Bold graphic line, zig zag stripes and scalloped selvedges are striking characteristics of wedge weave. Instead of weaving perpendicular to the warp, as is usual for tapestry, wedge weave is an eccentric weaving technique where the wefts are woven at an angle to the warp. In wedge weave the patterned design and weaving structure are inextricably connected.
In her presentation Deborah will discuss the brief time when some Navajo weavers experimented with this “rouge” technique and the influence that their work and this style has had on her and other contemporary weavers. She will show images of Navajo wedge weaves and of her own work in wedge weave and that of other contemporary weavers experimenting with eccentric weft techniques.
Deborah Corsini has a lifelong passionate interest in the study of textiles, textile cultures and the making of textile art. A weaver for over 50 years she is a studio artist exhibiting her works nationally. She holds a Masters in Textiles from San Francisco State University and a B.F.A. from California College of Arts (and Crafts.) She has taught weaving and tapestry at City College of San Francisco and workshops in various textile techniques such as tablet weaving and wedge weave at the Richmond Art Center, the Mendocino Art Center, and the Conference of Northern CA Handweavers. She will be offering a workshop in wedge weave in the upcoming CNCH in 2022. Deborah has been lucky to have had two textile related careers. As the former Creative Director of P & B Textiles and a textile designer she honed her sense of color and design and appreciation of patterns both printed and woven. As the former curator of the San Jose Museum of Quilts & Textiles she gained a deeper respect and appreciation for the history of quilts and the ever-evolving contemporary fiber art scene. She is active in the community and continues her studio practice in Pacifica, CA.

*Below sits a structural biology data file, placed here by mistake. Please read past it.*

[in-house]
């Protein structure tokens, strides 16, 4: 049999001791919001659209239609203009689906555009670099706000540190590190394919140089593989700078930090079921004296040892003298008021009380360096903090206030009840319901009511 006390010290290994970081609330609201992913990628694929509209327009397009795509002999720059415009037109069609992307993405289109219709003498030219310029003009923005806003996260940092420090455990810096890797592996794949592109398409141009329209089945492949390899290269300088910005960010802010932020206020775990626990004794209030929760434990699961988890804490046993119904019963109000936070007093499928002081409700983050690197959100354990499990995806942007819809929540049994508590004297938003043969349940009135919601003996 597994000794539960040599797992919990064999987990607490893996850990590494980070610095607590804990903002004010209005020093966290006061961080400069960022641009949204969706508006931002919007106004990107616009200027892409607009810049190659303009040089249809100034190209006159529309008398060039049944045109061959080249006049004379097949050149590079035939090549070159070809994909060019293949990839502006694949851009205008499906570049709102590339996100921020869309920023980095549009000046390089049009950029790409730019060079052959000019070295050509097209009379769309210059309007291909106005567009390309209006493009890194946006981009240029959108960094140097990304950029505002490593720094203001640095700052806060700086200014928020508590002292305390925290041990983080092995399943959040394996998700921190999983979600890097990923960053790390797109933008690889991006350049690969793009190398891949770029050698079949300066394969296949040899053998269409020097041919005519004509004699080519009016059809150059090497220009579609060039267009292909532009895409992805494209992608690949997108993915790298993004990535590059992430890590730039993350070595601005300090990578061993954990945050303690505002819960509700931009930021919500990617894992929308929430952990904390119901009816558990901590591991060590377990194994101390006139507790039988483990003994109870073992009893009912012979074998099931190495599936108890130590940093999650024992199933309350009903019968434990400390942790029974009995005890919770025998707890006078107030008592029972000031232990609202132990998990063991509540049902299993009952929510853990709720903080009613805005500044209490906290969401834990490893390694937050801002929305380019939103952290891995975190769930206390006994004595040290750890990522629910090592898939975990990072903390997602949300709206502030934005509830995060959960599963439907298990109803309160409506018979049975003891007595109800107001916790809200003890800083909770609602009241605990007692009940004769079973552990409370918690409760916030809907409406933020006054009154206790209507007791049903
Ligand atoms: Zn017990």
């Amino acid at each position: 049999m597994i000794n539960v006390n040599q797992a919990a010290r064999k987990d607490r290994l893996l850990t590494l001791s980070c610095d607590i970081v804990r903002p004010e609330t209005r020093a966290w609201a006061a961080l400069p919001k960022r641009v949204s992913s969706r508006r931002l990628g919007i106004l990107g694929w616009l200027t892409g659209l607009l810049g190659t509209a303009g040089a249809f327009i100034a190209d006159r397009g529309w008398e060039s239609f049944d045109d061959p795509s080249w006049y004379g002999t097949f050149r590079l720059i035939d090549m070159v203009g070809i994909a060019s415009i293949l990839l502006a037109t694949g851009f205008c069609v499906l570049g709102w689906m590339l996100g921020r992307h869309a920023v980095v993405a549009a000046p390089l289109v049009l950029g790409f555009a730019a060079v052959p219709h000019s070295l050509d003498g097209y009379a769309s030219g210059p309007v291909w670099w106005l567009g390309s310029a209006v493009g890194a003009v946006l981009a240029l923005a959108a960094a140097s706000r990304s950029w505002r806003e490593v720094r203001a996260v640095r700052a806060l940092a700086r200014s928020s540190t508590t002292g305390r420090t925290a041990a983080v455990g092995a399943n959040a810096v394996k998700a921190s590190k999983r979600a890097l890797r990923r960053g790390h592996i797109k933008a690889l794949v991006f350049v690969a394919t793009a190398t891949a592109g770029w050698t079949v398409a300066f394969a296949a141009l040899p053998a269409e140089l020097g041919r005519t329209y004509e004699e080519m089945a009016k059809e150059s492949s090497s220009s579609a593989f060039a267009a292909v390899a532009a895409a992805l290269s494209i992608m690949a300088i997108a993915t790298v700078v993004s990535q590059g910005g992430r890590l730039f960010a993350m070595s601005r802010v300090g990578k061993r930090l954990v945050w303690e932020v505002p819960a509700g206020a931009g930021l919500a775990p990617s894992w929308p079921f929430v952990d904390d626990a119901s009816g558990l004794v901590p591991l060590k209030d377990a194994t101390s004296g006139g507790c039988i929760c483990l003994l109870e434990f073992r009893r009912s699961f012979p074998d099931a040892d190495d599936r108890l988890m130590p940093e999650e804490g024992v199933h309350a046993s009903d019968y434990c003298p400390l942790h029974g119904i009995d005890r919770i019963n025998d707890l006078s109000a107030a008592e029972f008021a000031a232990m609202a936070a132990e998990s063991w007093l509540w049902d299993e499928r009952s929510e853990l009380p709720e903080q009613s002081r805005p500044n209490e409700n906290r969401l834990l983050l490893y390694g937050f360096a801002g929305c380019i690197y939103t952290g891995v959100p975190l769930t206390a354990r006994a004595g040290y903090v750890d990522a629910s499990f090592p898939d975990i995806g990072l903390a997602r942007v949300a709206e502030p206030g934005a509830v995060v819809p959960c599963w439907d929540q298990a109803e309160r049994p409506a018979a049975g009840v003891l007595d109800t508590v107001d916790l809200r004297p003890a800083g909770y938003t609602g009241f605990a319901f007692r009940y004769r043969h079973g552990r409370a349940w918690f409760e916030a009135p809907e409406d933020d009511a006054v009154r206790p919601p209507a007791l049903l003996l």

The Programs Committee is happy to announce our 2021-2022 programs. At this time, all guild meetings will be conducted via Zoom until it is safe to meet in person again. Meetings are on 3rd Thursdays of each month, beginning at 7PM. Zoom links are available in the Member’s Calendar.